Detection and treatment of malaria cases by the community agent - In the preparatory period performed in the farm, the community agent was trained to collect blood samples from patients, to prepare thick smears for microscopically examination and to use of a simple treatment algorithm for uncomplicated malaria. Duplicate thick smears were prepared and one was sent to the Porto Velho laboratory for quality control.

Once a week a medical doctor visited the patients who were re-examined. He collected detailed information on each case which included clinical symptoms, result of the thick smear examination and the individual's epidemiological background.

Diagnostic and treatment procedures - Case detection was passive but farm residents were encouraged to have their blood examined in case of fever or other symptoms that were compatible with malaria. To reduce the possibility of individuals with gametocytes in their blood from entering into the area any new resident on the farm was submitted to microscopical blood examination regardless of the presence or absence of symptoms. This examination was performed according to the methods described (Camargo et al. 1994, 1996).

Treatment: the schedules of the Fundação Nacional da Saúde were followed using chloroquine and primaquine for P. vivax infections and quinine/tetracycline for P. falciparum infections (Camargo et al. 1994, 1996). Sufficient drugs were provided to each patient for the complete course of treatment together with the necessary instructions. Parasite clearance was checked by microscopic examination of giemsa stained thick smears prepared 3, 7, 14, 21, 28 and 35 days after the end of treatment.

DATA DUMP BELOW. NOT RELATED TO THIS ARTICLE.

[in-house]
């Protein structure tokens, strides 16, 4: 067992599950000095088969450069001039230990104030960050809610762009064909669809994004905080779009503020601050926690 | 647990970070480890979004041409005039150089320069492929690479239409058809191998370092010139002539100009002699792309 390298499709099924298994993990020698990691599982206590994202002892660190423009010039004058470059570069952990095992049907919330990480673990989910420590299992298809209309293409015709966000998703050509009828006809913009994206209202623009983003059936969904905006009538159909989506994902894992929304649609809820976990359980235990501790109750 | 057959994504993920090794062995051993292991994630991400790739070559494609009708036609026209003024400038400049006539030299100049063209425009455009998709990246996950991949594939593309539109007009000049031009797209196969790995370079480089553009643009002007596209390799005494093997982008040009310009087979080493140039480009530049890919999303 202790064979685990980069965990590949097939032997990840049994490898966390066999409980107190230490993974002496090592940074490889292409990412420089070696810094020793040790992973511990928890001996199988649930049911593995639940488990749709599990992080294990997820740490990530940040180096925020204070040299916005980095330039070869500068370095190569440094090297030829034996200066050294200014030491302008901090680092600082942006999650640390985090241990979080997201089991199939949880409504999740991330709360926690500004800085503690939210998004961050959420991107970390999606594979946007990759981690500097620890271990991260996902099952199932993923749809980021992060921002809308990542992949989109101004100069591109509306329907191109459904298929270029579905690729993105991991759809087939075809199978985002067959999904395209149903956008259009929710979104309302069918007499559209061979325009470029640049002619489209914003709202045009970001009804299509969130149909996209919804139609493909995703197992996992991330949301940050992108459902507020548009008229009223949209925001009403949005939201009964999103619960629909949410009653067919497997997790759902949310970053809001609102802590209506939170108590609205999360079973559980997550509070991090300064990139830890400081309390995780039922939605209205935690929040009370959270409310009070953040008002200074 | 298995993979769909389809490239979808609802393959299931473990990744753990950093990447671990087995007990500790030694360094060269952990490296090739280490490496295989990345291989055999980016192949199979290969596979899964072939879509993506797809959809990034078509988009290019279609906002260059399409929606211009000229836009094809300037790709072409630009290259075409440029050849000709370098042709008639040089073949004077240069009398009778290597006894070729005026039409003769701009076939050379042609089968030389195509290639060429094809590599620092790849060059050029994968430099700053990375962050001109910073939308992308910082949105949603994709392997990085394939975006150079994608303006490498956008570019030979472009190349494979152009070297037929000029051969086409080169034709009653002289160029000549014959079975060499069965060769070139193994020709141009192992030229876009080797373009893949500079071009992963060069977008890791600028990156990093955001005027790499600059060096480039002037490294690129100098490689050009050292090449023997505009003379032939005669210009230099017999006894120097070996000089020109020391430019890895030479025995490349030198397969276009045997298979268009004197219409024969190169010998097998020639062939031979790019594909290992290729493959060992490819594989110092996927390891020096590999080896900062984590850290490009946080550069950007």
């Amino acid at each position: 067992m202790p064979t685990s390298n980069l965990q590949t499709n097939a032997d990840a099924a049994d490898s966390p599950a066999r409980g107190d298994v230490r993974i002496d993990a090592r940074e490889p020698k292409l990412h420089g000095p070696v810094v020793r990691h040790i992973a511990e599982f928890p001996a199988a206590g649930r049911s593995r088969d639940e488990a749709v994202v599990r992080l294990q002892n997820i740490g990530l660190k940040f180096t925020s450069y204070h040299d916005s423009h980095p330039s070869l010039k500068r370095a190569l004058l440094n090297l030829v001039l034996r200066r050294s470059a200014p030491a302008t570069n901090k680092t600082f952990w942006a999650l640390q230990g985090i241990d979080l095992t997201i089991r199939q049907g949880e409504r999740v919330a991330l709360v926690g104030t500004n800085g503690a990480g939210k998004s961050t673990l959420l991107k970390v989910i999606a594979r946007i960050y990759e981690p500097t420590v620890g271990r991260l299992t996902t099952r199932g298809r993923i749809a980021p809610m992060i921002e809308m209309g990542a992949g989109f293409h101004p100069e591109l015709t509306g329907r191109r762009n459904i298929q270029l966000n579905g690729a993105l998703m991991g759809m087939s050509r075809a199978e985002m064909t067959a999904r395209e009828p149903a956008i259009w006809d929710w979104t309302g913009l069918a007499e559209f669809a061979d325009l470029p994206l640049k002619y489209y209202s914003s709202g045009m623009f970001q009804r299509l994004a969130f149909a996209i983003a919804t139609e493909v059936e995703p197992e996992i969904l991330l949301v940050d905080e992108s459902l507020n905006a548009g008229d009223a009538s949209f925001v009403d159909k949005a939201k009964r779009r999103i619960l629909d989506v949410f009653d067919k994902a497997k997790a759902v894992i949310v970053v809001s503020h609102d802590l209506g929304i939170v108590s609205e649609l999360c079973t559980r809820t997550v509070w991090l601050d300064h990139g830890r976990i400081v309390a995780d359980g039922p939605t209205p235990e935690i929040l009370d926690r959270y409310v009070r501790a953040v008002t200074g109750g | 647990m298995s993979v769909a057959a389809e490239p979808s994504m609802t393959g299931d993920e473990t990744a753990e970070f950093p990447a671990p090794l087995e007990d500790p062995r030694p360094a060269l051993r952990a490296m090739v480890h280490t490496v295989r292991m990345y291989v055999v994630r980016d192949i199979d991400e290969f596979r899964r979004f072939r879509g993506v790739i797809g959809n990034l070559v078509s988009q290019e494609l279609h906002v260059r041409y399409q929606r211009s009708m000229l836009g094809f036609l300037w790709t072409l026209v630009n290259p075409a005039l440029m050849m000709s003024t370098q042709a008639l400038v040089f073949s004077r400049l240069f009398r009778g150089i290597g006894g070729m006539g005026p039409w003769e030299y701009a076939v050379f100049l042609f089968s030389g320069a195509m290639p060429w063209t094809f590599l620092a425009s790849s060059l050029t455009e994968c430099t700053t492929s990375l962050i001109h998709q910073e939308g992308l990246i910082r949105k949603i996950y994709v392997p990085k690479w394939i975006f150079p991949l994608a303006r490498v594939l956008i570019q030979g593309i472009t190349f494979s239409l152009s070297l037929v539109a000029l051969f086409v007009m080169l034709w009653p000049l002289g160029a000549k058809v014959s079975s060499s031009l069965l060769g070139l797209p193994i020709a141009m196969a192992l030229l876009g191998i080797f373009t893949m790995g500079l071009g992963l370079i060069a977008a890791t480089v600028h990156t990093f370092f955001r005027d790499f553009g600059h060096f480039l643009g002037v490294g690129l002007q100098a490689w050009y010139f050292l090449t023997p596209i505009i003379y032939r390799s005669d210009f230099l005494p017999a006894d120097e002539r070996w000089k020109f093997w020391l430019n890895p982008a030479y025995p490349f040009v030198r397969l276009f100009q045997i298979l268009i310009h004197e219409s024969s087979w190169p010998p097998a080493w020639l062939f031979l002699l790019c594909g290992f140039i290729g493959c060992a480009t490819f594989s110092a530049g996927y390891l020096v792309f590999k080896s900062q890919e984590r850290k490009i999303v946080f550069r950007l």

Clinical and epidemiological parameters - A malaria case was defined only when parasites were seen in a thick blood smear of an individual with fever or/and another malarial symptom. A case was defined as autocthonous if the patient had not left the farm in the 15 days preceding the onset of the symptoms. It was considered to be imported (heterocthonous) if the patient had been clearly exposed to mosquito bites in known malarial localities outside the farm, in fishing, mining, or agricultural activities. Undefined origin was assigned to patients that had been away from the farm but who had not been exposed to mosquito bites.

A "possible relapse" in P. vivax cases was considered when the malaria attack occurred 30 to 60 days after the first episode had been considered to be cured according to the criteria described above.

The indexes adopted to measure malaria were (1) monthly incidence _ the number of new malaria cases in the month per 1,000 inhabitants and (2) annual parasite index (API) _ the total number of parasitological confirmed cases in the year in relation to the average population present in the locality per 1,000 inhabitants.